On August 1, 1914 Russia entered the First World War, which lasted until November 11, 1918, the cause of which was the struggle for spheres of influence at a time when the European single market and the legal framework were not established. In this war Russia was the defending side. Although the patriotism and heroism of soldiers and officers was great, there was not a single will, no serious plans of war, nor an adequate supply of ammunition, uniforms and food. This inspired the uncertainty of the army. It was losing its soldiers and suffered defeats. The Minister of War was put on trial, deposed of the Supreme Commander positionthat was taken by Nicholas II. But the situation did not improve. During the war Russia did not have a credible government and authoritative Prime Minister. The officer corps were replenished with educated people who had a spirit of opposition, and the day to day involvement in the war, which was not state’s basic necessity, gave caused doubt among them.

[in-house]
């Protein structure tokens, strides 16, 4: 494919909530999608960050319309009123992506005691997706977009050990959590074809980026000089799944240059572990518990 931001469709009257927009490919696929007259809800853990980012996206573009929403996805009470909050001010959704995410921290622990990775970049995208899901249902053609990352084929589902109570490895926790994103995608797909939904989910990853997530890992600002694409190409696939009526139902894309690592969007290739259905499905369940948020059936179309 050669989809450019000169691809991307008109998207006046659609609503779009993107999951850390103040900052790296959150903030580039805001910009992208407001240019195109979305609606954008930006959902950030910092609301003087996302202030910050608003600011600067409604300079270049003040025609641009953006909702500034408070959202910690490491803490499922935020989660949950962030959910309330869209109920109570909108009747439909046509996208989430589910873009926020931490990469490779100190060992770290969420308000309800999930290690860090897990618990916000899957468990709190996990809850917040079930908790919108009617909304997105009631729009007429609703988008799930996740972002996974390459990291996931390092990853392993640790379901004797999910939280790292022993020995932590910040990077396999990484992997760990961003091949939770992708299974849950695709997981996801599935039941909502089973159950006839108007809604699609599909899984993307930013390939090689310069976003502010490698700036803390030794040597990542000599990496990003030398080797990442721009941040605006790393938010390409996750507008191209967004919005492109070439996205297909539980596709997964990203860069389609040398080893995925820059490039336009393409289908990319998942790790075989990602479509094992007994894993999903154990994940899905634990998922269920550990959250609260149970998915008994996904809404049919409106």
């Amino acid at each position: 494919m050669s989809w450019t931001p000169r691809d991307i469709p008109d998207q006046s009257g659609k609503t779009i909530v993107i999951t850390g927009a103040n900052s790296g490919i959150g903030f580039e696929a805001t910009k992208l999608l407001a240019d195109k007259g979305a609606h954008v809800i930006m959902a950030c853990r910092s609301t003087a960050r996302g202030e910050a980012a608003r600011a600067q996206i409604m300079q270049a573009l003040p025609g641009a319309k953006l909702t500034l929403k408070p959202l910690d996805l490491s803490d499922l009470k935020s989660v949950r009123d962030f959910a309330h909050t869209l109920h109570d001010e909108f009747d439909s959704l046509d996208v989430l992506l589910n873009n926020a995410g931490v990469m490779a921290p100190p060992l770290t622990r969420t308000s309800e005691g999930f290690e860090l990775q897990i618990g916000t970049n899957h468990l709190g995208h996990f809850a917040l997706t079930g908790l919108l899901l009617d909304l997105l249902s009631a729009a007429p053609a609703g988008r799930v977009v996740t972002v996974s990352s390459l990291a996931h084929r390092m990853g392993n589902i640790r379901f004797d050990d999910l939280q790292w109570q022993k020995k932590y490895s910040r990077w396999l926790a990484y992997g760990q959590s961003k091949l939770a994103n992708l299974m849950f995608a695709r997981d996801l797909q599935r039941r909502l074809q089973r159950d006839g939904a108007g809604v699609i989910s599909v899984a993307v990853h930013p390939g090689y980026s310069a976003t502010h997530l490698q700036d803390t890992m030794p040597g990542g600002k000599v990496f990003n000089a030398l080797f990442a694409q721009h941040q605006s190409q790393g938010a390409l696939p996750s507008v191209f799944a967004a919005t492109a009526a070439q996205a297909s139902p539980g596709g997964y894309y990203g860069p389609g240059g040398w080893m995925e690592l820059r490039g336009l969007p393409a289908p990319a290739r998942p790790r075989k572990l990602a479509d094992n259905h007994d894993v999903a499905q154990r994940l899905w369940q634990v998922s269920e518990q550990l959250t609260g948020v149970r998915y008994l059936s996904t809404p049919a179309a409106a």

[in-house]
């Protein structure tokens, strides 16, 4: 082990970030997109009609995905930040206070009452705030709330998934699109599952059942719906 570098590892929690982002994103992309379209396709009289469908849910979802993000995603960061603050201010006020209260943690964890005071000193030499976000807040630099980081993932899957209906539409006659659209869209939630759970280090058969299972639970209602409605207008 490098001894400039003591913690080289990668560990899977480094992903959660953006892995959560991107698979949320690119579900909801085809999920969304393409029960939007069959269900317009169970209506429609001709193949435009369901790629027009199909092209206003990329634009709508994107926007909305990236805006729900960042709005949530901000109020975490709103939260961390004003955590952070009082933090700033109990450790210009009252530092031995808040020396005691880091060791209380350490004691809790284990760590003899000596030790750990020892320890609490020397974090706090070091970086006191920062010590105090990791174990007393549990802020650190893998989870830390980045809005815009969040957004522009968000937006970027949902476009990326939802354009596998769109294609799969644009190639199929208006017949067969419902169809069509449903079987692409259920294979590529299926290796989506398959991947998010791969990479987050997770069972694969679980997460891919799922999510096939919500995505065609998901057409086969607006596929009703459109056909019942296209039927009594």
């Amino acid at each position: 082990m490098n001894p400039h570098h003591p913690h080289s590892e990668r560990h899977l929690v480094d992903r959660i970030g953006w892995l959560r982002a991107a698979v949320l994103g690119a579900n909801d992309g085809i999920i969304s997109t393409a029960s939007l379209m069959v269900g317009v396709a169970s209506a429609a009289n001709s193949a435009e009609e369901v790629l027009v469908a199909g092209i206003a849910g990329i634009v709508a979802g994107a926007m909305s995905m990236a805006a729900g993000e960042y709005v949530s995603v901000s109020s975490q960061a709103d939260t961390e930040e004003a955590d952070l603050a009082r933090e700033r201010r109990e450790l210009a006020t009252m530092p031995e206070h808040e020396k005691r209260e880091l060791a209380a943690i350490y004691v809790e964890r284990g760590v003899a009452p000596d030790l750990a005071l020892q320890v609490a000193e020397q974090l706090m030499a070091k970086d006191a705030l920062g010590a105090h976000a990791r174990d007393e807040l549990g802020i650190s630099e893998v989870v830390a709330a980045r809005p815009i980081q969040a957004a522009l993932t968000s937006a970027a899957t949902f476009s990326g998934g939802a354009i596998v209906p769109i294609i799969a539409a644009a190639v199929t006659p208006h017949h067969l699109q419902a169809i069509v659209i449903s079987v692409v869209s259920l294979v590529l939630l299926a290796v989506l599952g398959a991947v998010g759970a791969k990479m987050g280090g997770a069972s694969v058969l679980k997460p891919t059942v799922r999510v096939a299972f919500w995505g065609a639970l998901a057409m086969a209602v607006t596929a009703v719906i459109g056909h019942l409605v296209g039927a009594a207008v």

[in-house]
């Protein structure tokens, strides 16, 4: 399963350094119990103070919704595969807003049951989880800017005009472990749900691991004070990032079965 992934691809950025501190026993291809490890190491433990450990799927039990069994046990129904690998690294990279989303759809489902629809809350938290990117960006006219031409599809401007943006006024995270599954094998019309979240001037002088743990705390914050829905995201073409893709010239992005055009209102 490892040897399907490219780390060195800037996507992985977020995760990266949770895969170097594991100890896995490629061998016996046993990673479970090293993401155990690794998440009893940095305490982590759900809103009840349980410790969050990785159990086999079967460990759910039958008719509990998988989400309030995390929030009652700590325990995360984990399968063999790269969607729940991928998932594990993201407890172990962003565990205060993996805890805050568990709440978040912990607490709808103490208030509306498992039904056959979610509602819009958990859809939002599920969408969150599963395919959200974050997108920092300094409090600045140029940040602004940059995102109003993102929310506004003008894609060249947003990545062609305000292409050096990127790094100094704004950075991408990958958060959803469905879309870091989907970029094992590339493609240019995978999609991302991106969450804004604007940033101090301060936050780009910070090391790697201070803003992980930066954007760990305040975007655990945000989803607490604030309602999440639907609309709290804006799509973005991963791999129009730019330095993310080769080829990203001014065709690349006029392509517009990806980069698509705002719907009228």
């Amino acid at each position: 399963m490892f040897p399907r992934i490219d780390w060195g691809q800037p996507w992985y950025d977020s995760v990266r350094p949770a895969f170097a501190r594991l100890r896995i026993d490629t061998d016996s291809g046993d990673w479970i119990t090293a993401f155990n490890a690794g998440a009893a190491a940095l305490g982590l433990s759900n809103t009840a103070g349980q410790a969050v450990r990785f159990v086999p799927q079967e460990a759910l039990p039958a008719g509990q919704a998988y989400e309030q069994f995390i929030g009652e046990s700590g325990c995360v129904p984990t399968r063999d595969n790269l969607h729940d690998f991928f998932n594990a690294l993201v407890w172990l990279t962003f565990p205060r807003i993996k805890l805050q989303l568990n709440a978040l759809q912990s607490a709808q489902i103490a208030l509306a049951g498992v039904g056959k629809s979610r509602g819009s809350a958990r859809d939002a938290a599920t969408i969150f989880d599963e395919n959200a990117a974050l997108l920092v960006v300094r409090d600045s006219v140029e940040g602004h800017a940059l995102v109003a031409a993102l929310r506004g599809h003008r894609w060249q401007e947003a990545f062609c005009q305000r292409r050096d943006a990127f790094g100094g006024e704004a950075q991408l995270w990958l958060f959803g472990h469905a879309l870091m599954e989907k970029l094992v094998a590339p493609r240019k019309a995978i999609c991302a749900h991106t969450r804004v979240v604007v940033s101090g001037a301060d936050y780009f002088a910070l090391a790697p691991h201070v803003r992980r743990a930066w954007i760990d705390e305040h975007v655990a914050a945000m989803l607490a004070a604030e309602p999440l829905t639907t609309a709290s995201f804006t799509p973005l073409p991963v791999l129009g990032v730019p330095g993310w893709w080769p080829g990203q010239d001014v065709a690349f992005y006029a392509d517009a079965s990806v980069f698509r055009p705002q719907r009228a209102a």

The predominance of military production on civil and rising food prices led to the steady growth of the prices of all consumer goods. At the same time wages have not kept pace with rising prices. Discontent grew both in the rear and at the front. And it appealed primarily against the monarch and his government. Among a number of prominent politicians, semi-legal organizations and clubs matured a plot;the dismissal of Nicholas II from power was widely discussed. It was supposed to capture the king train between Mogilev and Petrograd and force the monarch to abdicate.

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The October Revolution was a major step in the transformation of the feudal state into a bourgeois. October created a fundamentally new Soviet state. The October Revolution was caused by a number of objective and subjective reasons. The objective, first of all, should include the class contradictions, aggravated in 1917. The contradictions inherent in bourgeois society – the antagonism between labor and capital became the crucial point of the revolution’s aggravation (Wade 6-8). The Russian bourgeoisie, young and inexperienced, failed to see the danger coming from class tensions and failed to take sufficient action to reduce the intensity of the class struggle.